To qualify, the 12 local participants must be high school age, entering their junior or senior year, and willing to go through a screening and application process. Their Israeli counterparts do the same, and are also required to have significant mastery of English.
Once in Israel, the students live with their Israeli counterpart and his/her host family in the sister region. The days and nights are filled with planned activities, from travel to historic sites to visits to soldiers in Israeli hospitals, camping, Shabbat visits and, most of all, interaction with Israeli teens.
Jennifer vividly recalls a picnic at which the Philadelphia-area and Israeli youngsters broke the ice by responding to general questions. One involved describing the future as they imagined it. "We all spoke of college," she recalled. "They all spoke of the army."
Another striking difference from Jennifer: "The American kids all mentioned seeking a Jewish partner and the Israeli kids didn't even think of that because for them, Jewishness is so natural. It's all they know, while we have to seek it out. That kind of insight," said Jennifer, "is how we got to know one another's lives and ideas."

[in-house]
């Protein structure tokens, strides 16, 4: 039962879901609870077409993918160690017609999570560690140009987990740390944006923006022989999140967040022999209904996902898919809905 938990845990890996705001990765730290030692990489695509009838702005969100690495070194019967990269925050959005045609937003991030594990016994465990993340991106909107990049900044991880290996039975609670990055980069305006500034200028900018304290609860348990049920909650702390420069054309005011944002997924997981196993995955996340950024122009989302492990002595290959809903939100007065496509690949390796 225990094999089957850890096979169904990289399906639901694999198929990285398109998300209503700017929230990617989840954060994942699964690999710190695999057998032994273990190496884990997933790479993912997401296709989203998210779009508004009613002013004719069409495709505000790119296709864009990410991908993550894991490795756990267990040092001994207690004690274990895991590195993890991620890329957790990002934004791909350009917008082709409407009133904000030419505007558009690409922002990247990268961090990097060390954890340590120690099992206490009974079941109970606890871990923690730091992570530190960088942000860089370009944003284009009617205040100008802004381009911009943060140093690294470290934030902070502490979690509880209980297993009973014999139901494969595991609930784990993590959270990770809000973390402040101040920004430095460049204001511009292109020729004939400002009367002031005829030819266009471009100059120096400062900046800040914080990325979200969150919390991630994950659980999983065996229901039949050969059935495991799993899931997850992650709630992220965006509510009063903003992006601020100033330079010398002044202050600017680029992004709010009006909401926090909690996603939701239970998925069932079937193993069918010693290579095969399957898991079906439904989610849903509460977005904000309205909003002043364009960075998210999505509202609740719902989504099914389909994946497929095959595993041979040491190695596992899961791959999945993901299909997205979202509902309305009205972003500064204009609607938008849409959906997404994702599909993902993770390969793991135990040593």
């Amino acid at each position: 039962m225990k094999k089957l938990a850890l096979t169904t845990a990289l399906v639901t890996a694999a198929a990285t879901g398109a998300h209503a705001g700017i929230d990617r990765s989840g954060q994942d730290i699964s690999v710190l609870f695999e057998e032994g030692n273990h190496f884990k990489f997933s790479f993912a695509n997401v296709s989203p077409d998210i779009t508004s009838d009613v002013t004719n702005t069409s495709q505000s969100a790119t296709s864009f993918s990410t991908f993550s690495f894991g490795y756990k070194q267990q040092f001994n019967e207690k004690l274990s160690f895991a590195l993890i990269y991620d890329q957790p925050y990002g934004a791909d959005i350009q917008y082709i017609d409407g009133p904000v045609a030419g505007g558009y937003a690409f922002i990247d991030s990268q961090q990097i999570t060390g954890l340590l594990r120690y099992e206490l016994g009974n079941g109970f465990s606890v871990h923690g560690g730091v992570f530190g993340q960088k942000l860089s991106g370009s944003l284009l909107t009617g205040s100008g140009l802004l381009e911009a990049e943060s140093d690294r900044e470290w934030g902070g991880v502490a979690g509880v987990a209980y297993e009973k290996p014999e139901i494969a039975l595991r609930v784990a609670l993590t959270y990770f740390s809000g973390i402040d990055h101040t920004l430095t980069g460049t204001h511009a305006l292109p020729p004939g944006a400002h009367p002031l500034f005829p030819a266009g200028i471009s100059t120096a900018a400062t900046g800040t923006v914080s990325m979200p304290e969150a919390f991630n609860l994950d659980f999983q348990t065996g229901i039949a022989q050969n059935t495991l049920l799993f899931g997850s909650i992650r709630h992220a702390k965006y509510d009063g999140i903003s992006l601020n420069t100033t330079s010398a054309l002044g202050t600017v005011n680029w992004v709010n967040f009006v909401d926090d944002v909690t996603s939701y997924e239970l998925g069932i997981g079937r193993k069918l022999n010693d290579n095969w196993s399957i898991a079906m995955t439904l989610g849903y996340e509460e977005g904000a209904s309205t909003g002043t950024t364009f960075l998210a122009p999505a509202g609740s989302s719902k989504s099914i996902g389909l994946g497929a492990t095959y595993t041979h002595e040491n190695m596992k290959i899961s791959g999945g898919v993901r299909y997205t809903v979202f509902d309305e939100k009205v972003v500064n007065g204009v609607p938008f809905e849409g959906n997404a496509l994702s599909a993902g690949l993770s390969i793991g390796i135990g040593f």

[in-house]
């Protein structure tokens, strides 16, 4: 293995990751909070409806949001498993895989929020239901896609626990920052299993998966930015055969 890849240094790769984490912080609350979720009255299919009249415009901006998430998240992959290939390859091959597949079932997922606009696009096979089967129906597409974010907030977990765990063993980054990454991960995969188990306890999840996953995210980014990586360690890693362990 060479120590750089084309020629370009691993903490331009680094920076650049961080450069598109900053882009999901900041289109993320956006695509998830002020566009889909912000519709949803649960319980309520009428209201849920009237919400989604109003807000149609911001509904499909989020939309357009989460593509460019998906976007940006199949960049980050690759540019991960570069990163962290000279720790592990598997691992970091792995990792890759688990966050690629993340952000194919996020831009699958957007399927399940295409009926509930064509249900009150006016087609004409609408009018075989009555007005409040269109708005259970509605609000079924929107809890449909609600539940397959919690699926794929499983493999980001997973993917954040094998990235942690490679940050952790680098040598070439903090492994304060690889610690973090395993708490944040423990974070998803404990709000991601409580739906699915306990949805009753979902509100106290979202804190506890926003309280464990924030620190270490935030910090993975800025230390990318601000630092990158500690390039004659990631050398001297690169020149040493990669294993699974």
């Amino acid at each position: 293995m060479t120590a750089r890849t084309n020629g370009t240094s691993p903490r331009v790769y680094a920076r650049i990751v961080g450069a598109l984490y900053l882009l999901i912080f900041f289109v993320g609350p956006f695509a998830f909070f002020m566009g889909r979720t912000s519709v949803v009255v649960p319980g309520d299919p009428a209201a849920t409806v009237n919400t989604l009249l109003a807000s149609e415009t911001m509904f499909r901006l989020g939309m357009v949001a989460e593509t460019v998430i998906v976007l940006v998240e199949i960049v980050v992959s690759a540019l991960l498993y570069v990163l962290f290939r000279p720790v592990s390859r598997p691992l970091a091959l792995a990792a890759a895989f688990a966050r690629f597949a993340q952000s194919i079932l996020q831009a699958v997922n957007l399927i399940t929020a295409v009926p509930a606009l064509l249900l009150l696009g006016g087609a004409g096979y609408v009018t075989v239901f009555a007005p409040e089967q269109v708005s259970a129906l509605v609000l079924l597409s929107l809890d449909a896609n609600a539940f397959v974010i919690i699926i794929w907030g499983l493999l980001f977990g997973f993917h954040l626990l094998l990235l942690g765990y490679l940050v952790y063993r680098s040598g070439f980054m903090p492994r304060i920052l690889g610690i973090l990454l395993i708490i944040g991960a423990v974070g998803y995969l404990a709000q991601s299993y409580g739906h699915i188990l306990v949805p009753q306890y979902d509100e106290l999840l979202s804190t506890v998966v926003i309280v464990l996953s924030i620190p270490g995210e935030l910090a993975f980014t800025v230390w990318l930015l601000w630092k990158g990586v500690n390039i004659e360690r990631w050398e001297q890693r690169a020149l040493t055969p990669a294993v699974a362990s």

The home component is also critical and deeply meaningful.
"We match students and families the way roommates are typically matched, with attention to interests, religious practices, and even pets," said Sandler. "A lot of care and attention is given on both sides."
The cost of the program for participants is $1,000, which includes round-trip airfare and almost all meals. Subsidies come from Federation allocations.
For Judah Gross, Israel was almost a second home. His family maintains an apartment there, and Judah has spent considerable time in the place he knows well. But not well enough, as it turned out.